Sandy stayed at the door with Annette, but Ruth came to the window and asked for her mail. When she smiled at the contrite Jimmy she scattered the few remaining ideas that lingered in his brain. With crimson face and averted eyes, he handed her the letter, forgetting that telegrams existed.
He saw her send a quick, puzzled glance from the letter to Sandy; he saw her turn away from the door and tear open the envelop; then, to his everlasting credit, he saw no more.
When he ventured forth from behind his desk the office was empty. He made a cautious survey of the premises; then, opening a back window, he seized a small bottle by the neck and hurled it savagely against the brick wall opposite.
THE IRONY OF CHANCE
The snow, which had begun as an insignificant flurry in the morning, developed into a storm by afternoon.
Four miles from town, in a dreary stretch of country, a dejected-looking object tramped along the railroad-track. His hat was pulled over his eyes and his hands were thrust in his pockets. Now and again he stopped, listened, and looked at his watch.
It was Sandy Kilday, and he was waiting for the freight-train with the fixed intention of committing suicide.
The complications arising from Jimmy Reed’s indiscretion had resulted disastrously. When Sandy found that Ruth had read his letter, his common sense took flight. Instead of a supplicant, he became an invader, and stormed the citadel with such hot-headed passion and fervor that Ruth fled in affright to the innermost chamber of her maidenhood, and there, barred and barricaded, withstood the siege.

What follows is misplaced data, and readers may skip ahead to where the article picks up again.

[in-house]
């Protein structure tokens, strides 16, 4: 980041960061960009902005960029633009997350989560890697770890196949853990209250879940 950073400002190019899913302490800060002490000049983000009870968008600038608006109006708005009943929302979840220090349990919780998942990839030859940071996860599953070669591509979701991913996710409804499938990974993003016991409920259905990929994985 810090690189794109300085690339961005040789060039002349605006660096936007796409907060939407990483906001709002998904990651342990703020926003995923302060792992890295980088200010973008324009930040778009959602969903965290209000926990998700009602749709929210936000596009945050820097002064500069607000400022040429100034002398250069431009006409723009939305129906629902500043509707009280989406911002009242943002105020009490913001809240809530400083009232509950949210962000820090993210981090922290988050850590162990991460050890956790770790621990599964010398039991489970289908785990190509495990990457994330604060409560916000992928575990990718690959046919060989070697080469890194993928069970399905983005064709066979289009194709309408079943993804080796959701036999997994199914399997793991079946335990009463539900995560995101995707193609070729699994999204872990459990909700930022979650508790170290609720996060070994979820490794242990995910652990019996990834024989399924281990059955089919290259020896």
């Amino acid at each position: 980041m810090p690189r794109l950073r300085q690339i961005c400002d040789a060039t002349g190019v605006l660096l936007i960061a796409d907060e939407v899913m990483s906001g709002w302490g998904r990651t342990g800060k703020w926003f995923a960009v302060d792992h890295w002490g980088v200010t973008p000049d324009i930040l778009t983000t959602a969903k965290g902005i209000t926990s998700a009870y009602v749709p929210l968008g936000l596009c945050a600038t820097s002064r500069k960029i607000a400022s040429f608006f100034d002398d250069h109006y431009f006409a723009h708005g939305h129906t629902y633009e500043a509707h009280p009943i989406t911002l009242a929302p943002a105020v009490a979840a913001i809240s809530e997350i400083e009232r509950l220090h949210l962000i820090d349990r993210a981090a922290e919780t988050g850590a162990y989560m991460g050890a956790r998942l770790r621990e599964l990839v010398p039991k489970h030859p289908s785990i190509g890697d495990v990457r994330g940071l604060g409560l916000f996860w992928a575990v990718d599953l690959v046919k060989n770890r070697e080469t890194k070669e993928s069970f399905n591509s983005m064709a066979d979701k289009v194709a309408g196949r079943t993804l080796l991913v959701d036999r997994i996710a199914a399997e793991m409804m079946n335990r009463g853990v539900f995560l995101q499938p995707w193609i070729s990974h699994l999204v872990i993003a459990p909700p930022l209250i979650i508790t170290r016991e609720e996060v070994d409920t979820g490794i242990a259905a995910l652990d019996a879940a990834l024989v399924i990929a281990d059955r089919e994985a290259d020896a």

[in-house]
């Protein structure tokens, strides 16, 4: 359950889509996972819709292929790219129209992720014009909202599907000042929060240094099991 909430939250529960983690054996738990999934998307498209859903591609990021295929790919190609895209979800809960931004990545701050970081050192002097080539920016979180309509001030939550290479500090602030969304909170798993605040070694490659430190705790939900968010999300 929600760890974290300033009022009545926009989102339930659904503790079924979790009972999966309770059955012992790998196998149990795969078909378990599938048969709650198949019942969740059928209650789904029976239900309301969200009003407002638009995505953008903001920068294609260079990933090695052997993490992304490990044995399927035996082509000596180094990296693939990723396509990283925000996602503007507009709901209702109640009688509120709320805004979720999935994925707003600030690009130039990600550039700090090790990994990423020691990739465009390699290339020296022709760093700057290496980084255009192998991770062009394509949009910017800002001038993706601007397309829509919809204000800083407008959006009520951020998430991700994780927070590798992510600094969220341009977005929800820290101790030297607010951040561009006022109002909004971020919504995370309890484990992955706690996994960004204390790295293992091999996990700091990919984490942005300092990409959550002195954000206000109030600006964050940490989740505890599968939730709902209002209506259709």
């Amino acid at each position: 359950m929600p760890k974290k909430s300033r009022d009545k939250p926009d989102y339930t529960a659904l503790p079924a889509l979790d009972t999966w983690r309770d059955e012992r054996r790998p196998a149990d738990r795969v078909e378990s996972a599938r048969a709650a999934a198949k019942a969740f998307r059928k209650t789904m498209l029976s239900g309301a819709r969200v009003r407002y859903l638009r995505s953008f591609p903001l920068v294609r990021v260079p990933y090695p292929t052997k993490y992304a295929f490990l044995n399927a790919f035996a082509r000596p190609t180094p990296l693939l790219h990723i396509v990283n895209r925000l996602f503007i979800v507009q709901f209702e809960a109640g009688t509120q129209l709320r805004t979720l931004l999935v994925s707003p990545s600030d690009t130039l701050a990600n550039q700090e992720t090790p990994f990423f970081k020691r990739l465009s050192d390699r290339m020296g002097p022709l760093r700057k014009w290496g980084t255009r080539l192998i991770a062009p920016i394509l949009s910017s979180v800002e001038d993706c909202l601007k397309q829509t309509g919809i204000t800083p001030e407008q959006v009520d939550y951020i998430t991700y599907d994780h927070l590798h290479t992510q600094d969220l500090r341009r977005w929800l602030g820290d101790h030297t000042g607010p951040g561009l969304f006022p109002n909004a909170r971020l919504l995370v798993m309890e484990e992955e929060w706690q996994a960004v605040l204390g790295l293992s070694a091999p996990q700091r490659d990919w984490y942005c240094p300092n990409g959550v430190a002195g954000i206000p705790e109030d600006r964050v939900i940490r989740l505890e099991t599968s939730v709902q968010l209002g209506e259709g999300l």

His one desire in life now was to quit it. He felt as if he had read his death-warrant, and it was useless ever again to open his eyes on this gray, impossible world.
He did not know how far he had come. Everything about him was strange and unfriendly: the woods had turned to gaunt and gloomy skeletons that shivered and moaned in the wind; the sunny fields of ragweed were covered with a pall; and the river—his dancing, singing river—was a black and sullen stream that closed remorselessly over the dying snowflakes. His woods, his fields, his river,—they knew him not; he stared at them blankly and they stared back at him.
A rabbit, frightened at his approach, jumped out of the bushes and went bounding down the track ahead of him. The sight of the round little cottontail leaping from tie to tie brought a momentary diversion; but he did not want to be diverted.
With an effort he came back to his stern purpose. He forced himself to face the facts and the future. What did it matter if he was only twenty-one, with his life before him? What satisfaction was it to have won first honors at the university? There was but one thing in the world that made life worth living, and that was denied him. Perhaps after he was gone she would love him.